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Mass Update Part 1 – Regulations: Catching up with technology

12 July 2023

With Maritime Autonomous Surface Ships’ (MASS)-related developments being announced on an almost weekly basis, autonomous vessels cannot now be overlooked. New collaborations, projects and products are being launched at an increasing pace. The race for regulators to, firstly, keep up with the technology involved and, secondly, cautiously consider the introduction of new or amended legal instruments that will integrate that technology, becomes even more challenging.

As discussed in our last MASS bulletins1, autonomous vessels and underwater vehicles of varying levels of autonomy are now being regularly tested and deployed in several regions around the world.

The International Maritime Organization (IMO) has been closely monitoring technological advancements in relation to MASS to ensure its regulatory framework is adequate as well as being aligned with developments in this space.

Regular readers of our bulletins will recall that following completion of the Regulatory Scoping Exercise in 2021, the IMO established the Joint Maritime Safety committee (MSC), Legal Committee (LEG) and Facilitation Committee (FAL) Working Group on MASS (collectively the JWG) to address common high-priority safety, legal and facilitation issues and examine how existing IMO instruments could apply to MASS. The purpose of this exercise was to detect potential regulatory gaps.2

Summary of the IMO JWG second session

The JWG held its first session in September 2022. The second session, held at the IMO Headquarters in April 2023, set out the progress made by the JWG on its review of the use and operation of MASS.

During the second session it was agreed, among other things, that:3

  • A human master should be responsible for MASS operations, regardless of the mode of operation or degree or level or autonomy;
  • Depending on the technology in use, the master may not be required on board but should have the means to intervene when needed;
  • Subject to certain conditions, one master may be responsible for more than one MASS at the same time;
  • Subject to certain conditions, several masters may also be responsible for a MASS on a single voyage;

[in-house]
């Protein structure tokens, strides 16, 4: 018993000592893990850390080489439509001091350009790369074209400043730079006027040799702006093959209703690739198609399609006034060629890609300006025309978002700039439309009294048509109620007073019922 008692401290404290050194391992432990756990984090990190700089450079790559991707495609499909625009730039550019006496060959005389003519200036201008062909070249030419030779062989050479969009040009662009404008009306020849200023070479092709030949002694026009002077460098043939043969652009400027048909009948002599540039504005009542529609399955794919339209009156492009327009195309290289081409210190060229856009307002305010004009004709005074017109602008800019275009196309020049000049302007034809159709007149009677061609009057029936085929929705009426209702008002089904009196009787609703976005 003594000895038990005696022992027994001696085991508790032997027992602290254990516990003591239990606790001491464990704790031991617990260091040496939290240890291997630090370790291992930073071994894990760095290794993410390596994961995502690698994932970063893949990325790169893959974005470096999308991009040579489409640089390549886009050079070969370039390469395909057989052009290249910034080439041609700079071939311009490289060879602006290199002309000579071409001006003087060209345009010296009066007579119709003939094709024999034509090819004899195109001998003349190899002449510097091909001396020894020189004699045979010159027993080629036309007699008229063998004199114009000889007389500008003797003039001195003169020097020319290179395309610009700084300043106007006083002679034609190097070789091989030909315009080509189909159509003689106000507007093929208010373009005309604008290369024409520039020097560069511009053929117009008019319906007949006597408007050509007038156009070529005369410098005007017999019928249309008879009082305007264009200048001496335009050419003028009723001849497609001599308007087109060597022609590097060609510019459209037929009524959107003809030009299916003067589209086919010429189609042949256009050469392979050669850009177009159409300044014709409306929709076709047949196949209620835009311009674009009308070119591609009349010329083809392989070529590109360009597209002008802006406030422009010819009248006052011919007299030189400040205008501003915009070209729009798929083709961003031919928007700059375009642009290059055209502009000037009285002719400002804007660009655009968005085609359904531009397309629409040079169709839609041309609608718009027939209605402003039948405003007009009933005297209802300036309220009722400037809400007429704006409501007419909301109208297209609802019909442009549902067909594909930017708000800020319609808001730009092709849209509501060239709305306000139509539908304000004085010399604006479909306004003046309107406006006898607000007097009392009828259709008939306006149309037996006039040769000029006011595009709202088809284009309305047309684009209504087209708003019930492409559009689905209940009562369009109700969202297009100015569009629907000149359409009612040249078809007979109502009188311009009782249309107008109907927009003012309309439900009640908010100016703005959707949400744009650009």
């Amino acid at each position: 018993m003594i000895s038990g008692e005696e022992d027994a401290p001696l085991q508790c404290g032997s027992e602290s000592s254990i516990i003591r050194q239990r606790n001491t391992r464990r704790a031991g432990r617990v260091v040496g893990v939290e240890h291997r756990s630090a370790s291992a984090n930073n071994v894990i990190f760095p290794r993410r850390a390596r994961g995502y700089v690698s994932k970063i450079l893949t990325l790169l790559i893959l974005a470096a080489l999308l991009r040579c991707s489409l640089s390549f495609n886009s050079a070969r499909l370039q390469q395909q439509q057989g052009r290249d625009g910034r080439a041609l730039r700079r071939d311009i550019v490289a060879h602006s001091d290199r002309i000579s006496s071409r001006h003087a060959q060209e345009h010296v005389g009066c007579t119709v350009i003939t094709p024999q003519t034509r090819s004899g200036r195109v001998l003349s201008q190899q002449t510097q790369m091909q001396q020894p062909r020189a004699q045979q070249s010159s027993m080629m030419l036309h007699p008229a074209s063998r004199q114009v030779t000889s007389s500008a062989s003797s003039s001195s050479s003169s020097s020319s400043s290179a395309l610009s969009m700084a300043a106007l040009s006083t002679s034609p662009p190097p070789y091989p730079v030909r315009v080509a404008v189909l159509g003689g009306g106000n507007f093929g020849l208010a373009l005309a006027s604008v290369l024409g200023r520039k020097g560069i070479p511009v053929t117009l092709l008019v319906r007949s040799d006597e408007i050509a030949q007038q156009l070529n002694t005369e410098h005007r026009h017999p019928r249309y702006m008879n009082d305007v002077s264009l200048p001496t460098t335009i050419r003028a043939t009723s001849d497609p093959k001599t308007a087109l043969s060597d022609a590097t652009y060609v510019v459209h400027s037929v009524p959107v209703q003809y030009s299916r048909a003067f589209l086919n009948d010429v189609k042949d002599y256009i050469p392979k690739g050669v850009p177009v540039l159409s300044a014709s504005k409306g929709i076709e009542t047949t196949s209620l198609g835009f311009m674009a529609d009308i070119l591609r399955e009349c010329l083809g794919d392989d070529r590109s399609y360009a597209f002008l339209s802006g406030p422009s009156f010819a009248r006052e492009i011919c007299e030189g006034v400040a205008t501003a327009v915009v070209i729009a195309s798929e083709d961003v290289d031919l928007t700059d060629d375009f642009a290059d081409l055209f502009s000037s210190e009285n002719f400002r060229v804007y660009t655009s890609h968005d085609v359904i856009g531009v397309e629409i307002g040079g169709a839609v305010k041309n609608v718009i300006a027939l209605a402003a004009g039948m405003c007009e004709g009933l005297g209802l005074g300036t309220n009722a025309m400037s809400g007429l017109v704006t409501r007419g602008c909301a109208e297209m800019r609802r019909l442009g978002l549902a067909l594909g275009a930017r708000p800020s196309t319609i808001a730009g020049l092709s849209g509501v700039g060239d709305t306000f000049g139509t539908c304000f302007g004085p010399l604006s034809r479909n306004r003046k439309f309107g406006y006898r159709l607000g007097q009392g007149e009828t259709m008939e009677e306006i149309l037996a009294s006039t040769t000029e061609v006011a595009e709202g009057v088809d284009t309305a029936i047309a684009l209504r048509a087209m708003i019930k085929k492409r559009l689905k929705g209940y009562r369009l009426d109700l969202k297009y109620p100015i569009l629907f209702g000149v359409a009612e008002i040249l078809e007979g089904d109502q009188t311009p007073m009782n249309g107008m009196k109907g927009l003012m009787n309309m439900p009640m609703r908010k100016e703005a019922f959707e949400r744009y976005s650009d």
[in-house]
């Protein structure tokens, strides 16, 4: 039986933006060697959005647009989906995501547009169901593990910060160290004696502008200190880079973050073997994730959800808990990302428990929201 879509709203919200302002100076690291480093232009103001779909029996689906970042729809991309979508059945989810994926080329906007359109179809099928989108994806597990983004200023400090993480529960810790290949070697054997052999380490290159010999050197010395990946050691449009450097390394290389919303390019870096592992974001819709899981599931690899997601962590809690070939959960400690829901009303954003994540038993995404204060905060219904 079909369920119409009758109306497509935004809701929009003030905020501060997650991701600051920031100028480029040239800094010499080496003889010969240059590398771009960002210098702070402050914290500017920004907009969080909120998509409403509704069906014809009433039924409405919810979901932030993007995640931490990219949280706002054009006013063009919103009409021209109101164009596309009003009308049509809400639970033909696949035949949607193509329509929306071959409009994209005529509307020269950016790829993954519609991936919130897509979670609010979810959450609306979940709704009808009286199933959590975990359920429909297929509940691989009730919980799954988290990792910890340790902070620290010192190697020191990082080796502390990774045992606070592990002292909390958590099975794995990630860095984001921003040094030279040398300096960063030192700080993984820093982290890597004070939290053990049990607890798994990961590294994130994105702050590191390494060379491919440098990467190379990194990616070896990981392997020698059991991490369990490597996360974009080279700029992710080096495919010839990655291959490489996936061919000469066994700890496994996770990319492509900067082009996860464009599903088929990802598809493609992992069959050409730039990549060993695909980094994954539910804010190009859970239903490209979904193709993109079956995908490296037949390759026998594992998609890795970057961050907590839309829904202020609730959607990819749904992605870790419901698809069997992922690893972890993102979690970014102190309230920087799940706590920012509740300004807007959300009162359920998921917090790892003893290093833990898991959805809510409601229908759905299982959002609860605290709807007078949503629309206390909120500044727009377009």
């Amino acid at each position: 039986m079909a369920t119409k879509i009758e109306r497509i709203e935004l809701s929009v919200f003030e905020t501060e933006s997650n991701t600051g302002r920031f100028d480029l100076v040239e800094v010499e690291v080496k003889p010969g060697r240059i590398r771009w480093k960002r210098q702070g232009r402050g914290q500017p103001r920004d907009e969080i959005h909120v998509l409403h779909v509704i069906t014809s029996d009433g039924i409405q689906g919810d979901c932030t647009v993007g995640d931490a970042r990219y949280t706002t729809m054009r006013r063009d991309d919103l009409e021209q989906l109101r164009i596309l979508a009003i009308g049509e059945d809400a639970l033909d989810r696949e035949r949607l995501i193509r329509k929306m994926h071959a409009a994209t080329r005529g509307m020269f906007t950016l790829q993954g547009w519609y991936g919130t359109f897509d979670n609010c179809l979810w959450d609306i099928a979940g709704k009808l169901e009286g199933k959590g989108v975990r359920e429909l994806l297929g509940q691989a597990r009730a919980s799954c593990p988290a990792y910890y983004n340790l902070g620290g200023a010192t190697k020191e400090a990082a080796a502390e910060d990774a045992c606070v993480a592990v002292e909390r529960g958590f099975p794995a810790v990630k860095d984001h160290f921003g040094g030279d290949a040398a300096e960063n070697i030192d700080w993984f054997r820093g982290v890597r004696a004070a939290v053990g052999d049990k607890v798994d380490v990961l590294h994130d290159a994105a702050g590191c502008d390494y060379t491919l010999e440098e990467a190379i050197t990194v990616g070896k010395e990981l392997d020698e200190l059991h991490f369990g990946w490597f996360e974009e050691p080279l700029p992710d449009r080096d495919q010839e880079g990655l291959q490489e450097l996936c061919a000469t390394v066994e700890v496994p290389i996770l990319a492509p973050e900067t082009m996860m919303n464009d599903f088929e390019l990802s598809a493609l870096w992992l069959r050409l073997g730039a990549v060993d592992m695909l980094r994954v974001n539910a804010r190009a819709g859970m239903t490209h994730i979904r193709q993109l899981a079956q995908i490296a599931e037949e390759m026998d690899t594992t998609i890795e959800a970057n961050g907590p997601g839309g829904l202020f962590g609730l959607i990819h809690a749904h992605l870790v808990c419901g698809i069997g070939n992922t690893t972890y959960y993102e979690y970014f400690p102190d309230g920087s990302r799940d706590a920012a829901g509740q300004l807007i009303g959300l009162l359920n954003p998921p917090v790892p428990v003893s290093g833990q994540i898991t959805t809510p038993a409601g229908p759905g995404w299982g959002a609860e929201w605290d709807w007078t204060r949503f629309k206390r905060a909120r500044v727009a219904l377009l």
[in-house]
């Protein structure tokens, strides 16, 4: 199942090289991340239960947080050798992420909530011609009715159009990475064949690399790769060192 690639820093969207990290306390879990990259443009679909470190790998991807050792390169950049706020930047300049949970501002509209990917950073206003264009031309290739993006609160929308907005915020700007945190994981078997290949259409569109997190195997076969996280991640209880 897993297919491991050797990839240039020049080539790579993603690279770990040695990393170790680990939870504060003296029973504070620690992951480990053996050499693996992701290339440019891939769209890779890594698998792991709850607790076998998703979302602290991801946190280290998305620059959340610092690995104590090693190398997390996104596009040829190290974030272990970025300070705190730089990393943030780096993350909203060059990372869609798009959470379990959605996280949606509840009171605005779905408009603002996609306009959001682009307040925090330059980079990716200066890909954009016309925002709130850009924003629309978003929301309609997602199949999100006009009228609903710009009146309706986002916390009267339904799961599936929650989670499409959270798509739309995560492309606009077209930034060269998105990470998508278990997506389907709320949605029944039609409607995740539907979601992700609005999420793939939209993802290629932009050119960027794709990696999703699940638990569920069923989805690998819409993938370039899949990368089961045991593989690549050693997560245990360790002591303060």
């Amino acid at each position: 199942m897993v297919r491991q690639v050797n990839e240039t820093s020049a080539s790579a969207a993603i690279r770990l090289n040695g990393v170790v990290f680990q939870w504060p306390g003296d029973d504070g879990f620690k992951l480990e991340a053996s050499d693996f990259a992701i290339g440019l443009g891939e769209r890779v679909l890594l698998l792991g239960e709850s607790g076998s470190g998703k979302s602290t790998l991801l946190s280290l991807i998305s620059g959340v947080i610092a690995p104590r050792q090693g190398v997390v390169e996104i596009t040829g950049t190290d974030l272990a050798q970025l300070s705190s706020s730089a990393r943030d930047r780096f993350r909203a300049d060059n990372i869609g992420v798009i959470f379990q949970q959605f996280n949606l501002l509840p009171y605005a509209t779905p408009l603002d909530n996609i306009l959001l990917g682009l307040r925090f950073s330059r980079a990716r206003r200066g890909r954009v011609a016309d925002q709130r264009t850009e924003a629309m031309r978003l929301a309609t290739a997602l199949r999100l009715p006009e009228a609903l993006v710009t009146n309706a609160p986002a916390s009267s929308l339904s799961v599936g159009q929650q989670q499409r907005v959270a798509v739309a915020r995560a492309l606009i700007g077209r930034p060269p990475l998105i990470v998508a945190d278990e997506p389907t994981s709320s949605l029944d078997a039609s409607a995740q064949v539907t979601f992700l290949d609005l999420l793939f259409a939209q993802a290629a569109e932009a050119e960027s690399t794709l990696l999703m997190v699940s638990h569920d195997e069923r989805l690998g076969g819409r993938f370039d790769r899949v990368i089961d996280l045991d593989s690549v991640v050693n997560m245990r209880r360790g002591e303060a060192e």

• The roles of MASS crew members did not form part of the discussion, as the definition of the role of the master could influence crew roles and responsibilities;
  • With respect to remote operations:
    • A remote operations centre (ROC) will be defined as “A location remote from the MASS that can operate some or all aspects of the functions of the MASS” and a remote operator as “A qualified person who is employed or engaged to operate some or all aspects of the functions of a MASS from a remote operations centre”;
    • Only one ROC must be responsible for a MASS at any one time;
    • Under certain circumstances it might be possible for one or more ROCs to be responsible for a MASS on a single voyage;
    • Subject to certain conditions, one person, e.g. a master, can be responsible at the ROC for more than one MASS at the same time.

Further details can be found on the IMO Website.4

The third session of the JWG relating to MASS developments will be held between 11-15 September 2023. During this session the implications, challenges and opportunities of MASS operations for ports and public authorities will be discussed.

“Making Headway on the IMO MASS Code” Symposium

On 30 May 2023, the “Making Headway on the IMO MASS Code” Symposium was held at the IMO Headquarters, co-sponsored by the IMO and the Republic of Korea.5 Particular emphasis was placed on recent technological developments relevant to MASS, as well as how the industry could be impacted by their introduction and how ports can digitalise processes to accommodate their needs (an issue that will be discussed at the JWG third session in September 2023 – see above).

Importantly, the JWG has been instructed to resume its work drafting a code to regulate MASS operations (the Code). The Code is anticipated to become effective in 2025 and is intended to create a robust regime, prioritising safety concerns to facilitate MASS operations. This is intended to enhance safety of life at sea as well as regulate the carriage of cargo on board and of the vessel itself.6

It is expected that when the Code initially comes into effect in 2025 it will be non-mandatory and apply only to MASS carrying cargo. The IMO currently intends that the non-mandatory Code will become a mandatory goals-based MASS Code under the International Convention for the Safety of Life at Sea Convention from 1 January 2028.7  The IMO plans to extend the Code’s application to passenger ships in due course.sup>8

The next meeting of the JWG regarding the Code’s development will be held in October 2023.9